I jumped off a cliff in Rio de Janeiro

As many people who have read this blog for long or who have had the (mis)fortune to read my back catalogue – you will already know that I have a chronic neuropathic pain problem that stems from four nasty motor vehicle accidents.  As such, when faced with an opportunity to do something cool – like go white water rafting in Austria, or go jet boating in Queenstown, or go paddle boating in Alaska, or go parasailing in Oludeniz – I have always found myself saying, err ‘no, I better not’.  🙁  Not because I don’t want to go, but rather because when travelling by land, I just can’t afford to send my pain levels through the roof when I have things I need to do the following day – like flying for 8 hours, or a bus trip across the country or a museum visit planned.  Well, guess what?  Tomorrow is a sea day, and unusually I have what chronic pain people tend to refer to as, ‘recovery time’… which has led to me throwing caution to the wind – literally!  Which never, ever happens.

Remember this picture from yesterday?  Can you see that little white dot up towards the top of the mountain on the right hand side of the valley?  Well, today, we decided to go up there… and jump!
When we were at Pepino Pahia yesterday, we saw a handful of hang gliders and paragliders flying around in the air, and were thinking, ‘What a fantastic view they must have from up there.’  So, we decided to book and go ourselves.
This picture is Aunty Mary flying off towards Leblon in a hang glider!

The guys getting the paragliding ready…
Optimistic I hope… Okay.  The trepidation bit sets in!  Eek! And then we were running off a cliff and into the air!  The pilot said he was going towards the mountain to try and ride the thermals up from the heat rising off the rocks, and jeebus – we must have gone up about 100m higher than the launch point, which was already 540m above the beach.   It was just beautiful.  I loved it!  The views were unparalleled, and I loved it when the pilot spun the ‘chute around; it is like a rollercoaster without all the jerkiness and with a way better view. We went so close to the mountain, you could see our shadow and it looked nearly life size.  Oi!  I swear we were barely 20m away from the rock at some points…
Then it was smooth sailing down to the beach for a soft landing in a grass park nearby.
I had such a great time, I have every intention of going white water rafting, sky diving, bungee jumping, jet boating and all good things.  All the things that I have always said ‘no’ to.  🙂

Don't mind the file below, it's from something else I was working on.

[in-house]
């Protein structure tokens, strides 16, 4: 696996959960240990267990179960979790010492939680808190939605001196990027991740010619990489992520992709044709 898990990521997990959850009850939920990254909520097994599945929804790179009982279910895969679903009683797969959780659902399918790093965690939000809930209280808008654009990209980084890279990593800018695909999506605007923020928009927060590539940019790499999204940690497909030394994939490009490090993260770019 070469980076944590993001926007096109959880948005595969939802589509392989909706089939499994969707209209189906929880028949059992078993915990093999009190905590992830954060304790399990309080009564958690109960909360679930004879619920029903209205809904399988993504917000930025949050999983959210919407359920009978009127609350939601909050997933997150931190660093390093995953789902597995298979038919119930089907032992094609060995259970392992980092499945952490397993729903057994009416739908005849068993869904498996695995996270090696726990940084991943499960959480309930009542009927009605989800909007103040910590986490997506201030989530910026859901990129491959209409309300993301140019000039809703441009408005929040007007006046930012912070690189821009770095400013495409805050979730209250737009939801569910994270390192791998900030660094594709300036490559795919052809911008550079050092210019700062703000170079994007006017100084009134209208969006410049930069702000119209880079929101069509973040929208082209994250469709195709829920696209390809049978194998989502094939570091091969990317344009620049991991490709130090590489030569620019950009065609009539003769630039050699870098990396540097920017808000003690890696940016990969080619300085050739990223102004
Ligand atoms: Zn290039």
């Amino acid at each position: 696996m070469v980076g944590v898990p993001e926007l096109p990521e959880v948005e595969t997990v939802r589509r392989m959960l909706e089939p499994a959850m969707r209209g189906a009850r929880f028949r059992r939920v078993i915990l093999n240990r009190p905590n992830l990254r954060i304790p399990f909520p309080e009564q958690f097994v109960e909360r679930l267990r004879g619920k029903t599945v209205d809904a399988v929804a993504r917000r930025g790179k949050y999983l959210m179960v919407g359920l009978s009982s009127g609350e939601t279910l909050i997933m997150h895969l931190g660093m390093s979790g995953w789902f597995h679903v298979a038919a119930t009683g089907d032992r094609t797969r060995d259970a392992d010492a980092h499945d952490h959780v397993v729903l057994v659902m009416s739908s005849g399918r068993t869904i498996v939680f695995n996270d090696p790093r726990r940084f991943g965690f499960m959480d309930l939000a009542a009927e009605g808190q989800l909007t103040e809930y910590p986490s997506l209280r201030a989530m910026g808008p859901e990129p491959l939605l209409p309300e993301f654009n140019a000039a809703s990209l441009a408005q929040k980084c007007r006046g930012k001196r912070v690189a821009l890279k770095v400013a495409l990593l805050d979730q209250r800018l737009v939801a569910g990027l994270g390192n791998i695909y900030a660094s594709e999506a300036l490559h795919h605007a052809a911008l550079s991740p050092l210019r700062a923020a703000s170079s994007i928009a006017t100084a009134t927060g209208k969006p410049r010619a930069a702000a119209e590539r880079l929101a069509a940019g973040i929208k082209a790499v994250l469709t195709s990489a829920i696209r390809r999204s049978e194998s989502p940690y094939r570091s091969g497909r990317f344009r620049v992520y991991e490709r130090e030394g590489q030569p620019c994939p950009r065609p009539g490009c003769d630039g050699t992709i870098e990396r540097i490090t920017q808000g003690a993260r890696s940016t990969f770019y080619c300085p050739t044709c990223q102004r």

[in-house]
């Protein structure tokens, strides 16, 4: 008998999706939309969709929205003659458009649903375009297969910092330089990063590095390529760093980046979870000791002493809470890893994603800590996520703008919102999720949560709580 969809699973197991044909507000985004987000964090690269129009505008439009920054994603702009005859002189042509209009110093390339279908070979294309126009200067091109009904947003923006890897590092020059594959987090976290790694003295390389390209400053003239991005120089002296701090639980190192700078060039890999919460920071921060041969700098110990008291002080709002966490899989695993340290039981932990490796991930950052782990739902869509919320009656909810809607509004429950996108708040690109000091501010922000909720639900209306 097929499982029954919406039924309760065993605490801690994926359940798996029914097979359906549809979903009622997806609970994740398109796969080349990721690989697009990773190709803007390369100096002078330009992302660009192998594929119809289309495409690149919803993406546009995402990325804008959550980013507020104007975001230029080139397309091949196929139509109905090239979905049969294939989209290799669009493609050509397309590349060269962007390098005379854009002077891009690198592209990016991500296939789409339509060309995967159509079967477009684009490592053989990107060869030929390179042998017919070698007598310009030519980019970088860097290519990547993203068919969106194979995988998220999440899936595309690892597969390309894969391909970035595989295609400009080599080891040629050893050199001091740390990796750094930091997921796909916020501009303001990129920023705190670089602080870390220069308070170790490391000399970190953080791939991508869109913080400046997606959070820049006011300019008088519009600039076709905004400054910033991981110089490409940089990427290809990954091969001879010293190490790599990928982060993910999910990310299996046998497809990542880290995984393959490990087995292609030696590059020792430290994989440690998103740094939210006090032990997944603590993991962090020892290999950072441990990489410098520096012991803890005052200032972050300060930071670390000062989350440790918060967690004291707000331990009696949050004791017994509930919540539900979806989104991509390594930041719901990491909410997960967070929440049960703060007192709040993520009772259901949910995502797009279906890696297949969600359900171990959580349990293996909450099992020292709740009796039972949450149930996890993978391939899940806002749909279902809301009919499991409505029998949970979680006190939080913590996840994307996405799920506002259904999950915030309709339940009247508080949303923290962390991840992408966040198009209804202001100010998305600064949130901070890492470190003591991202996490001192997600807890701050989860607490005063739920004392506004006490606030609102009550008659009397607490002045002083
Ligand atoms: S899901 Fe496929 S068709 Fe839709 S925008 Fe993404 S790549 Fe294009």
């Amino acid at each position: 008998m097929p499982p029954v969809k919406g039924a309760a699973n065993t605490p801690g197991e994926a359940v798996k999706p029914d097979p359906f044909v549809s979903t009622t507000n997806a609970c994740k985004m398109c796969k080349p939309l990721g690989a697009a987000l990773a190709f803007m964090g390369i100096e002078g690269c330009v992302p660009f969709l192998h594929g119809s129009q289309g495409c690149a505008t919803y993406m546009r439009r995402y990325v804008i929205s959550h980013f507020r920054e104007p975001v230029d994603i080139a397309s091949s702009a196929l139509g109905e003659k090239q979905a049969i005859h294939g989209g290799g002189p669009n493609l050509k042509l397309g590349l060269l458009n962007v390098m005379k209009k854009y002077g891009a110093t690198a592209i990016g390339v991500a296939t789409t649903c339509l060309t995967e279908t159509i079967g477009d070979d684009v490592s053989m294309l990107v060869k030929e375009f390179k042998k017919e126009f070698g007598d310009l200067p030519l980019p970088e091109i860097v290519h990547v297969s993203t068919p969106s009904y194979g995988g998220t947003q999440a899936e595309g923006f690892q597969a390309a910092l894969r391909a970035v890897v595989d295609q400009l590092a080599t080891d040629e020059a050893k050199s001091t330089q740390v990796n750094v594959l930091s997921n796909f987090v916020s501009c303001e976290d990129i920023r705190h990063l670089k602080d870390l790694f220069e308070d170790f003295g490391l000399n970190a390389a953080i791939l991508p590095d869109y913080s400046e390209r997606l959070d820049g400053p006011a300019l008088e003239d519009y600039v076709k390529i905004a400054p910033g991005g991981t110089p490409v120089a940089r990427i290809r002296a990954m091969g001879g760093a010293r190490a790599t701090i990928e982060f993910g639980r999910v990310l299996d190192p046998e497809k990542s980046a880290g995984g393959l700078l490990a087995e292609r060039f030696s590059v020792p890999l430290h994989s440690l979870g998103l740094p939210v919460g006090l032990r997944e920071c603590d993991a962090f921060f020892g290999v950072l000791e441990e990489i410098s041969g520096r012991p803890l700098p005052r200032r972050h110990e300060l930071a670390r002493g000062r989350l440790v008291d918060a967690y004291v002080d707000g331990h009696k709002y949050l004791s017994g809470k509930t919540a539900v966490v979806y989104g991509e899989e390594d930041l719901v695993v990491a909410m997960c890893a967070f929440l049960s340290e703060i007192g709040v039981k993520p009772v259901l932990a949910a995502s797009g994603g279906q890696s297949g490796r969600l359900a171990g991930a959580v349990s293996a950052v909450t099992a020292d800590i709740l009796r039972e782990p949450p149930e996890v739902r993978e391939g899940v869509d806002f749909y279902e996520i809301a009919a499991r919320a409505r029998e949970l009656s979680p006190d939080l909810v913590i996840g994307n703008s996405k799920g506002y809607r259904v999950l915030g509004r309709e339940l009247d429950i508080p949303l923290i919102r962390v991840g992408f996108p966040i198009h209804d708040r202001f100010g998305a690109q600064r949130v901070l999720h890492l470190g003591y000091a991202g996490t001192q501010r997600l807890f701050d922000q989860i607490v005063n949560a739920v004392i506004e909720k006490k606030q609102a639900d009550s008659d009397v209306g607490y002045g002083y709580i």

I’ve been grinning all day.  This is the full video from the shoulder cam:

I heart Rio de Janeiro!

Got to Rio de Janeiro bright and early this morning and sailed in through the most beautiful harbour.  out my cabin window was the famous Ipanema and Copacabana Beaches, and behind the pristine white buildings rose the famous Corcovado Mountain and its Christ the Redeemer statue.

Talk about spectacular.  Easily as impressive as sailing into Manhattan or Sydney Harbour with their familiar skylines and recognisable landmarks.  We met out guide, Letitia, (Lettie) at the port and like half the tourists in the city I think, we hightailed it straight to the Corcovado Mountain to try and beat the crowds.  I was in the front seat of our vehicle, seated beside the guide, and was equal parts impressed and alarmed at her ability to navigate Rio’s chaotic traffic at speed!  It was quite a ride – being a known trafficphobe, (and somewhat of a control freak), I surrendered the front seat for the rest of the day so I didn’t have to watch!  🙂 

Corcovado Mountain is Rio’s highest peak at 700m (2,300 ft), and is nestled in the Tijuca Forest National Park, overlooking the city.  Built between 1922 and 1931, the Christ the Redeemer status is probably Rio’s most famous landmark – it stands 30m tall (not including the 8m pedestal), and its arms stretch 28m wide.  It is made of 650 tonnes of concrete and soapstone, and is now listed as one of the ‘New Seven Wonders of the World’ (along with Chichen Itza, the Great Wall of China, Machu Picchu, Petra, the Taj Mahal and the Colosseum).

The design, construction and restoration of the statue would take me an hour to relay here, but one of the things I found very interesting about it, was the fact that it is covered in lighting rods.  Most people think the statue was of course built to recognise Brazil’s Christian culture, but it serves the dual purpose of also protecting the city from the regular tropical thunderstorms experienced in the area.

The views over the city from the top of Corcovado are simply stunning – in one direction the beach of Ipanema, Copacabana, Leblon and Pepino; in the other the Downtown area, Lapa, and Santa Teresa districts with wide sprawling favelas hanging onto the mountains in between. 

By the time we headed back down from visiting the Christ statue, the shuttles were packed, the lines to get in were as far as you could see and the tourists were cheek to jowl.  Any frequent traveller knows that particular felicity that comes with ‘good timing’ and we had just managed to make our stop before things really got crowded up there. 

After this we went for a drive through Tijuca National Park, which is a mountainous HAND PLANTED rainforest that almost surrounds the city of Rio.  It is one of the worlds most extensive urban forests and covers approximately 8,000 acres.  We noticed the vast quantities of jackfruit trees – apparently they are an introduced species but are now considered protected, so they are everywhere.

We made a stop at the Chinese House lookout – which couldn’t be more out of place if it tried!  Just a bizarre little Asian style pagoda thing on the edge of a cliff.  Very unusual, but again, more fantastic views over the beaches and the city.  

From here, we made out way down to Pepino Pahia (Cucumber Beach?!) and finally saw the beautiful white sands of Rio’s beaches.  Absolutely gorgeous.  On our way down from the rainforest we saw a handful of hangliders and paraglider floating on the wind and were envious of what must have been their amazing view.  You could see up on mountain where they had come from some 540m up!